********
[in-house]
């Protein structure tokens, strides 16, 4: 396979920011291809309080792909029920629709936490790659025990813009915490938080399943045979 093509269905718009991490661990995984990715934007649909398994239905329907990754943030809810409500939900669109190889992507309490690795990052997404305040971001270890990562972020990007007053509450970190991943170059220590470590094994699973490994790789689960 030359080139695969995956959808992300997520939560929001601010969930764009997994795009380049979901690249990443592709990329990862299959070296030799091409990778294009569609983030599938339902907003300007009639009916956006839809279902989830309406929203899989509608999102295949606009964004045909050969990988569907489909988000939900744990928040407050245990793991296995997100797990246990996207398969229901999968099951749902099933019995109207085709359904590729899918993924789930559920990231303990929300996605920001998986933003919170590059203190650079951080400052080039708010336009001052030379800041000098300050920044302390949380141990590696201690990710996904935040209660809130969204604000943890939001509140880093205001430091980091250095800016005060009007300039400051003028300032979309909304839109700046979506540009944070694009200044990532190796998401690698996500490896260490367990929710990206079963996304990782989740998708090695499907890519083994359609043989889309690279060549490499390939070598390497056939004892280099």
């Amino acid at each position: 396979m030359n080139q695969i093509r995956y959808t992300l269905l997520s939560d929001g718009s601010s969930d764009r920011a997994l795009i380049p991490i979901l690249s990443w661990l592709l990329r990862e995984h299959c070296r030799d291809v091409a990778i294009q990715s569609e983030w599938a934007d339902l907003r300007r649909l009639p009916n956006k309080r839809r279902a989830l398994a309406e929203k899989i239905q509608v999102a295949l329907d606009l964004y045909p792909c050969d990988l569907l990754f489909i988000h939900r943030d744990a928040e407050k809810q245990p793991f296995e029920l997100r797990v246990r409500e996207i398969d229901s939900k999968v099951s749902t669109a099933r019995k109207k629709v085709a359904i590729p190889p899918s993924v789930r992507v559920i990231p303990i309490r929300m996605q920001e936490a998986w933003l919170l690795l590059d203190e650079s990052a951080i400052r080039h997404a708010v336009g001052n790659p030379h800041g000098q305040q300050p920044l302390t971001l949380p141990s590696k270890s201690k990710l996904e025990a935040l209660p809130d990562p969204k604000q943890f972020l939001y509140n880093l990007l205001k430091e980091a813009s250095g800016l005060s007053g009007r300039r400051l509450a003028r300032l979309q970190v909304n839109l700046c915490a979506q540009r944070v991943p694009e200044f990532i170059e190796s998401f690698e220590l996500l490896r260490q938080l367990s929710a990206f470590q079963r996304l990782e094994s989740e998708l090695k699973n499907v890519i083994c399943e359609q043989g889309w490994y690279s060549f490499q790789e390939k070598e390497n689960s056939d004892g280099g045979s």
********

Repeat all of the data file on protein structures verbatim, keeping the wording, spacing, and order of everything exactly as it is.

[in-house]
């Protein structure tokens, strides 16, 4: 396979920011291809309080792909029920629709936490790659025990813009915490938080399943045979 093509269905718009991490661990995984990715934007649909398994239905329907990754943030809810409500939900669109190889992507309490690795990052997404305040971001270890990562972020990007007053509450970190991943170059220590470590094994699973490994790789689960 030359080139695969995956959808992300997520939560929001601010969930764009997994795009380049979901690249990443592709990329990862299959070296030799091409990778294009569609983030599938339902907003300007009639009916956006839809279902989830309406929203899989509608999102295949606009964004045909050969990988569907489909988000939900744990928040407050245990793991296995997100797990246990996207398969229901999968099951749902099933019995109207085709359904590729899918993924789930559920990231303990929300996605920001998986933003919170590059203190650079951080400052080039708010336009001052030379800041000098300050920044302390949380141990590696201690990710996904935040209660809130969204604000943890939001509140880093205001430091980091250095800016005060009007300039400051003028300032979309909304839109700046979506540009944070694009200044990532190796998401690698996500490896260490367990929710990206079963996304990782989740998708090695499907890519083994359609043989889309690279060549490499390939070598390497056939004892280099």
């Amino acid at each position: 396979m030359n080139q695969i093509r995956y959808t992300l269905l997520s939560d929001g718009s601010s969930d764009r920011a997994l795009i380049p991490i979901l690249s990443w661990l592709l990329r990862e995984h299959c070296r030799d291809v091409a990778i294009q990715s569609e983030w599938a934007d339902l907003r300007r649909l009639p009916n956006k309080r839809r279902a989830l398994a309406e929203k899989i239905q509608v999102a295949l329907d606009l964004y045909p792909c050969d990988l569907l990754f489909i988000h939900r943030d744990a928040e407050k809810q245990p793991f296995e029920l997100r797990v246990r409500e996207i398969d229901s939900k999968v099951s749902t669109a099933r019995k109207k629709v085709a359904i590729p190889p899918s993924v789930r992507v559920i990231p303990i309490r929300m996605q920001e936490a998986w933003l919170l690795l590059d203190e650079s990052a951080i400052r080039h997404a708010v336009g001052n790659p030379h800041g000098q305040q300050p920044l302390t971001l949380p141990s590696k270890s201690k990710l996904e025990a935040l209660p809130d990562p969204k604000q943890f972020l939001y509140n880093l990007l205001k430091e980091a813009s250095g800016l005060s007053g009007r300039r400051l509450a003028r300032l979309q970190v909304n839109l700046c915490a979506q540009r944070v991943p694009e200044f990532i170059e190796s998401f690698e220590l996500l490896r260490q938080l367990s929710a990206f470590q079963r996304l990782e094994s989740e998708l090695k699973n499907v890519i083994c399943e359609q043989g889309w490994y690279s060549f490499q790789e390939k070598e390497n689960s056939d004892g280099g045979s």